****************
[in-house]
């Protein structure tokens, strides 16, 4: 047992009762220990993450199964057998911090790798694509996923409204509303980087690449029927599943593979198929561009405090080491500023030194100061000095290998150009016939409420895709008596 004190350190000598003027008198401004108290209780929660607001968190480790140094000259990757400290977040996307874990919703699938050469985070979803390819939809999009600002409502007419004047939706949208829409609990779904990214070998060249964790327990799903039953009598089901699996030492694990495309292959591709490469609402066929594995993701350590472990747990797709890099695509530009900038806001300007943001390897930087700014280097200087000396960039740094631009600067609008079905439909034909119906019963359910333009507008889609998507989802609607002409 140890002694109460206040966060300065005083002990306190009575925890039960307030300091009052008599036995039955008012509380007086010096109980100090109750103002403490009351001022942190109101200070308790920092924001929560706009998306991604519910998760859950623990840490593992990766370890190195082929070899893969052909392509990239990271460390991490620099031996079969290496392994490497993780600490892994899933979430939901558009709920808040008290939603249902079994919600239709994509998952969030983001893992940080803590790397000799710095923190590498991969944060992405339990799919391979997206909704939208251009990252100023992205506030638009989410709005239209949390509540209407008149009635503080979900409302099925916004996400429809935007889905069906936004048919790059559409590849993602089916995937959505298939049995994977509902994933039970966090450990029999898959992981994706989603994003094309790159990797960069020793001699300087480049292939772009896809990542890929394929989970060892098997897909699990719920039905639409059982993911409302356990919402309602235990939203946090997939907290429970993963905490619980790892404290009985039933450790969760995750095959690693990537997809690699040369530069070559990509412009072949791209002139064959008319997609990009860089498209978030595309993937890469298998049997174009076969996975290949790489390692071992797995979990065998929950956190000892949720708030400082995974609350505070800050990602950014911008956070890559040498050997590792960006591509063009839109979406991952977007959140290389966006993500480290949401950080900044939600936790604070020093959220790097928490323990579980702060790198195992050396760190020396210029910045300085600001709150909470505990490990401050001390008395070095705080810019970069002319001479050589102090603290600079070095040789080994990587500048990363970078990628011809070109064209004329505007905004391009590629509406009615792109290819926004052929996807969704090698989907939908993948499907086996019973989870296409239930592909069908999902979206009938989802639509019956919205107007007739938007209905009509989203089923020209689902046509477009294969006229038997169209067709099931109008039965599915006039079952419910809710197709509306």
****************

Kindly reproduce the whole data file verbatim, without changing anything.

[in-house]
């Protein structure tokens, strides 16, 4: 047992009762220990993450199964057998911090790798694509996923409204509303980087690449029927599943593979198929561009405090080491500023030194100061000095290998150009016939409420895709008596 004190350190000598003027008198401004108290209780929660607001968190480790140094000259990757400290977040996307874990919703699938050469985070979803390819939809999009600002409502007419004047939706949208829409609990779904990214070998060249964790327990799903039953009598089901699996030492694990495309292959591709490469609402066929594995993701350590472990747990797709890099695509530009900038806001300007943001390897930087700014280097200087000396960039740094631009600067609008079905439909034909119906019963359910333009507008889609998507989802609607002409 140890002694109460206040966060300065005083002990306190009575925890039960307030300091009052008599036995039955008012509380007086010096109980100090109750103002403490009351001022942190109101200070308790920092924001929560706009998306991604519910998760859950623990840490593992990766370890190195082929070899893969052909392509990239990271460390991490620099031996079969290496392994490497993780600490892994899933979430939901558009709920808040008290939603249902079994919600239709994509998952969030983001893992940080803590790397000799710095923190590498991969944060992405339990799919391979997206909704939208251009990252100023992205506030638009989410709005239209949390509540209407008149009635503080979900409302099925916004996400429809935007889905069906936004048919790059559409590849993602089916995937959505298939049995994977509902994933039970966090450990029999898959992981994706989603994003094309790159990797960069020793001699300087480049292939772009896809990542890929394929989970060892098997897909699990719920039905639409059982993911409302356990919402309602235990939203946090997939907290429970993963905490619980790892404290009985039933450790969760995750095959690693990537997809690699040369530069070559990509412009072949791209002139064959008319997609990009860089498209978030595309993937890469298998049997174009076969996975290949790489390692071992797995979990065998929950956190000892949720708030400082995974609350505070800050990602950014911008956070890559040498050997590792960006591509063009839109979406991952977007959140290389966006993500480290949401950080900044939600936790604070020093959220790097928490323990579980702060790198195992050396760190020396210029910045300085600001709150909470505990490990401050001390008395070095705080810019970069002319001479050589102090603290600079070095040789080994990587500048990363970078990628011809070109064209004329505007905004391009590629509406009615792109290819926004052929996807969704090698989907939908993948499907086996019973989870296409239930592909069908999902979206009938989802639509019956919205107007007739938007209905009509989203089923020209689902046509477009294969006229038997169209067709099931109008039965599915006039079952419910809710197709509306």